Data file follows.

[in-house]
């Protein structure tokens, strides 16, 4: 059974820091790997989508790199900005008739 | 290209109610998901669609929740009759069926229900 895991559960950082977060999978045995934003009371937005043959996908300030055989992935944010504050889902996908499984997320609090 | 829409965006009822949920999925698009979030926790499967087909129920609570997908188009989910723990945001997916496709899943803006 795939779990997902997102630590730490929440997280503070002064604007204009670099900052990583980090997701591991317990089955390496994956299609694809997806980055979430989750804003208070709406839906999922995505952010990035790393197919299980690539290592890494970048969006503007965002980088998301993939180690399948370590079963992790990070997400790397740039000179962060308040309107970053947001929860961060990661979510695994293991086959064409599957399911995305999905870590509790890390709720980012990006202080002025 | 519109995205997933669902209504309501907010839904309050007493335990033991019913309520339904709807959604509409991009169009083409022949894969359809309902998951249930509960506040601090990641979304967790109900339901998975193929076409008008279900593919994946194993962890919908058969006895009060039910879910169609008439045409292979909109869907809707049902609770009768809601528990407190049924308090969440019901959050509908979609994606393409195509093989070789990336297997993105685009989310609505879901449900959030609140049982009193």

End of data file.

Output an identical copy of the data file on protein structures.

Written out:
[in-house]
């Protein structure tokens, strides 16, 4: 059974820091790997989508790199900005008739 | 290209109610998901669609929740009759069926229900 895991559960950082977060999978045995934003009371937005043959996908300030055989992935944010504050889902996908499984997320609090 | 829409965006009822949920999925698009979030926790499967087909129920609570997908188009989910723990945001997916496709899943803006 795939779990997902997102630590730490929440997280503070002064604007204009670099900052990583980090997701591991317990089955390496994956299609694809997806980055979430989750804003208070709406839906999922995505952010990035790393197919299980690539290592890494970048969006503007965002980088998301993939180690399948370590079963992790990070997400790397740039000179962060308040309107970053947001929860961060990661979510695994293991086959064409599957399911995305999905870590509790890390709720980012990006202080002025 | 519109995205997933669902209504309501907010839904309050007493335990033991019913309520339904709807959604509409991009169009083409022949894969359809309902998951249930509960506040601090990641979304967790109900339901998975193929076409008008279900593919994946194993962890919908058969006895009060039910879910169609008439045409292979909109869907809707049902609770009768809601528990407190049924308090969440019901959050509908979609994606393409195509093989070789990336297997993105685009989310609505879901449900959030609140049982009193």